The Cross: “Those who look alike flock together”, says the adage. Do you have to be alike to get along and form a lasting couple?
Jean-Claude Kaufmann: This saying is based on some common sense. A good sense exploited besides by the dating sites which promise to find a soul mate with so-called scientific criteria which are based, in reality, on the resemblance: same level of studies, same religious convictions, same centers of ‘interest…
→ ANALYSIS. Changing your spouse, an illusion?
But things are obviously more complex. Having hooked atoms, sharing musical tastes, a taste for sport or walking can facilitate the meeting but it is not the resemblance that makes it possible to form a couple. On the contrary. It prevents entering into the love and conjugal adventure which consists in becoming another.
The resemblance reassures …
J.-CK: Yes, it is precisely this idea that is fueled by dating sites. We dream of building a couple but we are afraid of losing control over their existence. You would like to remain completely yourself and add the other in your life without disturbing them. However, there can be no life as a couple if we do not truly commit. And to engage is to enter into a process of identity change to become someone else. A mutual reformulation which will not be the same according to the spouse.
The resemblance is also illusory, you never meet your double. Even if you come from the same village, the same social background, if you have the same religion, there will be millions of differences. The whole art of the couple lies in the ability to play on these differences to overcome them and build a new entity with a common culture. We will, for example, criticize friends and family on certain ways of living in order to build our own philosophy of life.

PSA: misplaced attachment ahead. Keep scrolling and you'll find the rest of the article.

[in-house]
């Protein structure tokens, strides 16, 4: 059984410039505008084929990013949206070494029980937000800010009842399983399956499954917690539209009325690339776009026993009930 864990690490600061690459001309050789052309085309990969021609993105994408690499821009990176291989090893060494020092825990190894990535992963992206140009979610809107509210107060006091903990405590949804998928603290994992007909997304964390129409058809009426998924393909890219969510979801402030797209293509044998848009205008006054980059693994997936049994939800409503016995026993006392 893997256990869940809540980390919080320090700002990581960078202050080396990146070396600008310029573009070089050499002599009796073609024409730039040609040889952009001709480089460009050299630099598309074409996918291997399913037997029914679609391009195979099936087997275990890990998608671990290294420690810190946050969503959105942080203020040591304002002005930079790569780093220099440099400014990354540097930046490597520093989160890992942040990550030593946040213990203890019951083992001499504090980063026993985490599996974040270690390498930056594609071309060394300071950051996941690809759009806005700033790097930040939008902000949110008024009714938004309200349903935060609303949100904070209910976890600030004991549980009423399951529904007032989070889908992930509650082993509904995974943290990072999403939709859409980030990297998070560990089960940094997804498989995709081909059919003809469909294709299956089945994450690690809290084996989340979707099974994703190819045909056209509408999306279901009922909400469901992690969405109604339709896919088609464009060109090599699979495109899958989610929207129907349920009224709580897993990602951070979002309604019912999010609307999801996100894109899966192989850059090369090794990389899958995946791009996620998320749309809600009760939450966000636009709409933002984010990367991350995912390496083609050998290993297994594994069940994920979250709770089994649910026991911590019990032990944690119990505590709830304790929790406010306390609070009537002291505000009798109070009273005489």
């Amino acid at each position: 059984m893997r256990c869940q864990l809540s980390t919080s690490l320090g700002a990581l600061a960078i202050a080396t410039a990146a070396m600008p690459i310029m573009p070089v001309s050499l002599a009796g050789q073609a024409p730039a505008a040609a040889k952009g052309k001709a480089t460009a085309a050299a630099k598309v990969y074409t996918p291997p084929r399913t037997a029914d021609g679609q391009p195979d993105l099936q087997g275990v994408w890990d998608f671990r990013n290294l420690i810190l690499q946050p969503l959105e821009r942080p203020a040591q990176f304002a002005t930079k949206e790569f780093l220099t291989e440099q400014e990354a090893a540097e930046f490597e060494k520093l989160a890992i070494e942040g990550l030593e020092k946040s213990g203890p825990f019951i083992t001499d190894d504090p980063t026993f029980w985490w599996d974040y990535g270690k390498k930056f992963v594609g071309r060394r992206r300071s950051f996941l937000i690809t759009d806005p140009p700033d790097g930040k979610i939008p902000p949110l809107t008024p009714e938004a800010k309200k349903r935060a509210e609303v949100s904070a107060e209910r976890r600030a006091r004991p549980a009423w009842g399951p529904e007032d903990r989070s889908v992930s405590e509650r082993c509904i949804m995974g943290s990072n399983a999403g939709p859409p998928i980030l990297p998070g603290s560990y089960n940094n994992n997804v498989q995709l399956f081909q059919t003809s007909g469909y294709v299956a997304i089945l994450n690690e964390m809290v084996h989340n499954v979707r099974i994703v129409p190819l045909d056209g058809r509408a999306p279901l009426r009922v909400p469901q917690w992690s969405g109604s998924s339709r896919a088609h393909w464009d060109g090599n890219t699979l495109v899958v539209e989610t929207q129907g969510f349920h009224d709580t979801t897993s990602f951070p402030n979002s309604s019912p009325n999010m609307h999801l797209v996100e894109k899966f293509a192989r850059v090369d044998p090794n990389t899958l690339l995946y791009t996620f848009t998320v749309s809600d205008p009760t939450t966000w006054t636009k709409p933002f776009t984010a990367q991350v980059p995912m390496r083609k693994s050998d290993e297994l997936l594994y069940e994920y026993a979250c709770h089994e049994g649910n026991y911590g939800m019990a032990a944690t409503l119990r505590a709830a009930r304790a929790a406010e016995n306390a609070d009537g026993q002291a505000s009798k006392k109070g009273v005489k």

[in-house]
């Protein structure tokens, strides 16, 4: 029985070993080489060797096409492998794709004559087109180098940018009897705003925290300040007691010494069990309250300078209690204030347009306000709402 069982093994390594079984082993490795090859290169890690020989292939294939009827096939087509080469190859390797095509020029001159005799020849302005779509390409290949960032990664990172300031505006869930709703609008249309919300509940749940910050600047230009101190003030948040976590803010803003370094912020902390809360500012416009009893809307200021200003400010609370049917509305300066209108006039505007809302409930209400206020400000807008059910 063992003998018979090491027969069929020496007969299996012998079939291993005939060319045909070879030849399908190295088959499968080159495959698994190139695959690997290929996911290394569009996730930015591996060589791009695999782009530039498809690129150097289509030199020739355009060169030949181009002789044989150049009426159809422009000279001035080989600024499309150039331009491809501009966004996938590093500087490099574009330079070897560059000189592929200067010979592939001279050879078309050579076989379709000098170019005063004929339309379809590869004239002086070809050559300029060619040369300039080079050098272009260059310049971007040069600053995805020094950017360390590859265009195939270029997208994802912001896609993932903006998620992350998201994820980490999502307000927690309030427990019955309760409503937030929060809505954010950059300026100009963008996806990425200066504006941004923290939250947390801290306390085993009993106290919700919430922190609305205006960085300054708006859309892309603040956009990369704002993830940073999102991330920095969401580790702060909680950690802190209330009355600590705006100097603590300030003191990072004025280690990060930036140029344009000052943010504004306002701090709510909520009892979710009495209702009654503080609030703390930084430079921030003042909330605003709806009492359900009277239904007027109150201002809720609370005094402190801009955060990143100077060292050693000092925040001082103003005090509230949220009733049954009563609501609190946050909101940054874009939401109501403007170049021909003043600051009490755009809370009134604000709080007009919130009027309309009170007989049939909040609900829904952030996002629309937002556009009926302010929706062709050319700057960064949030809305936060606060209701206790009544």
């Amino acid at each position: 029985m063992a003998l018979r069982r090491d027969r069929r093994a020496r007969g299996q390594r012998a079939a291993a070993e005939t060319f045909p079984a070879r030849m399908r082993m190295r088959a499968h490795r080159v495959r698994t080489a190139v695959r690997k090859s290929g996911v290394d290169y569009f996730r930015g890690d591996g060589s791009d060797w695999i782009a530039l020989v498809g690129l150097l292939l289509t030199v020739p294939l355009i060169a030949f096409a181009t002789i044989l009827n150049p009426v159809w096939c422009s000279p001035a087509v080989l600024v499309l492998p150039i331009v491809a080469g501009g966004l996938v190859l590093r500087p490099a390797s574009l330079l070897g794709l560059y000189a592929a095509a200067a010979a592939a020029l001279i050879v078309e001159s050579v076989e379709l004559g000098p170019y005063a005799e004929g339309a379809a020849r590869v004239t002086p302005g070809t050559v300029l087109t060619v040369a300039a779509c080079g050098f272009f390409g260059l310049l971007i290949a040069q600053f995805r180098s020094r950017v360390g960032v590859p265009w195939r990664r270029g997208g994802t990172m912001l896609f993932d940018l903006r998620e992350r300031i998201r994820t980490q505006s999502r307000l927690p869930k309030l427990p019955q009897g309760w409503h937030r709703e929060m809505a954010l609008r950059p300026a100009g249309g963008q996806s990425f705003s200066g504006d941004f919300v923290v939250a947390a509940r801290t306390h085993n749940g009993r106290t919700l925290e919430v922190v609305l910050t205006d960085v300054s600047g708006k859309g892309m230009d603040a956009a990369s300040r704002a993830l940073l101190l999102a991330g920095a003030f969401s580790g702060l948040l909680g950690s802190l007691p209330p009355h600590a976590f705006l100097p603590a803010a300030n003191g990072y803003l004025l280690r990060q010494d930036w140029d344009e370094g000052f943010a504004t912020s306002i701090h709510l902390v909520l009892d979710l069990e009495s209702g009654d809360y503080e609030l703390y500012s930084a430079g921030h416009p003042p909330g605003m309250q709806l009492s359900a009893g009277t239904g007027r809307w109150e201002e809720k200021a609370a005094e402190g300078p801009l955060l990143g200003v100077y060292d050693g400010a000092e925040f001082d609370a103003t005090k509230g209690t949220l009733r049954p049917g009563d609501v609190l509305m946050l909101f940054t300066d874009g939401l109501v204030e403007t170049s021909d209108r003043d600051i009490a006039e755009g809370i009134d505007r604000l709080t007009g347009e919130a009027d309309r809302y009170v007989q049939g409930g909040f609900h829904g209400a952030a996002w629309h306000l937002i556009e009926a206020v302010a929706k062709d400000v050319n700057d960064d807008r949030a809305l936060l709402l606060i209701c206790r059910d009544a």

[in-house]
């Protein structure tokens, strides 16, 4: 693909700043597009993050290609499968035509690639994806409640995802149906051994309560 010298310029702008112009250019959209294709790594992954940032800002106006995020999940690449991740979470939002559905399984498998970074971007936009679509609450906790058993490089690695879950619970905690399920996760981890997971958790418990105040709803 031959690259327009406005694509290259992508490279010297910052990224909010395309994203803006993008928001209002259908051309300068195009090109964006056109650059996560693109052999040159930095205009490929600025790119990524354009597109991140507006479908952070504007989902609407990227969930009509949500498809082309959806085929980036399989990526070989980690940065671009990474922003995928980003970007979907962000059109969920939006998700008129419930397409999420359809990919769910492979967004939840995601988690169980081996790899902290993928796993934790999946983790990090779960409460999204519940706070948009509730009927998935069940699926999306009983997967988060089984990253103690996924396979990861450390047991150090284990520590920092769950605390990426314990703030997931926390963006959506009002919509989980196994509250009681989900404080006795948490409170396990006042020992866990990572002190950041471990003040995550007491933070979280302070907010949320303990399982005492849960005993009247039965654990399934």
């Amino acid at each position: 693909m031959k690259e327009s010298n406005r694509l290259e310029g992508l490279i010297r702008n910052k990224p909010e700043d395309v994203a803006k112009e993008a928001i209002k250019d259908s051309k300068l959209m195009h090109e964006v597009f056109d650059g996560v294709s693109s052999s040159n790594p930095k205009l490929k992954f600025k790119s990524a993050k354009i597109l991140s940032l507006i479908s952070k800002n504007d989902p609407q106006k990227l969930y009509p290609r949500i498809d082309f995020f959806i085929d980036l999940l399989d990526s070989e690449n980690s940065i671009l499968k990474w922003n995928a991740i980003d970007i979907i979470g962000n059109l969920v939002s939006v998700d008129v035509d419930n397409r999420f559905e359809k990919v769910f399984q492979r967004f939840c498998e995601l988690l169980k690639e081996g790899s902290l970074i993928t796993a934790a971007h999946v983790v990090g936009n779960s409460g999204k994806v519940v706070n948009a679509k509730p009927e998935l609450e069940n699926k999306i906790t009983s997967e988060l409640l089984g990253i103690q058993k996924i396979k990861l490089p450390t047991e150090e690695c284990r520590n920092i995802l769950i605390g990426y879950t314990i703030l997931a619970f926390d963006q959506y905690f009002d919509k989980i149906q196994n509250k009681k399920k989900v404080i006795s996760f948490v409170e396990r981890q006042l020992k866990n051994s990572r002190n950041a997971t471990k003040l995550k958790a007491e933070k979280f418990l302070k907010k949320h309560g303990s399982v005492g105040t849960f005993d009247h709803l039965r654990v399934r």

→ TESTIMONIAL. They wanted to develop their spouse
But also to set up a complementary role play. For example, there will be the risk guardian who will ask if “The doors are well closed”, if “We took insurance”. It is very often women who carry the anxieties on their shoulders. And the other appears rather as the ideologue of relaxation who will recall that “If we spend our time thinking about the risks, we no longer live”.
So you have to be different to build a couple. Another adage says that opposites attract. But too many differences, isn’t it difficult to manage?
J.-CK: The construction of the couple is a daily work of unification. We try to agree and build common rules. Each makes a small movement towards the other. But it’s complicated. We start from our own achievements, our convictions. And sometimes there are blockages. We believe, for example, that we should put away the slippers, that we should not make noise at the table… You need a certain flexibility to evolve, and this plasticity is decisive.
→ READ. One believes, the other does not
Couples who combine different cultures, for example, separate more often because they have more obstacles to overcome, including family ones, but those who manage to stay together have done such an important job on themselves. that they build a very solid foundation.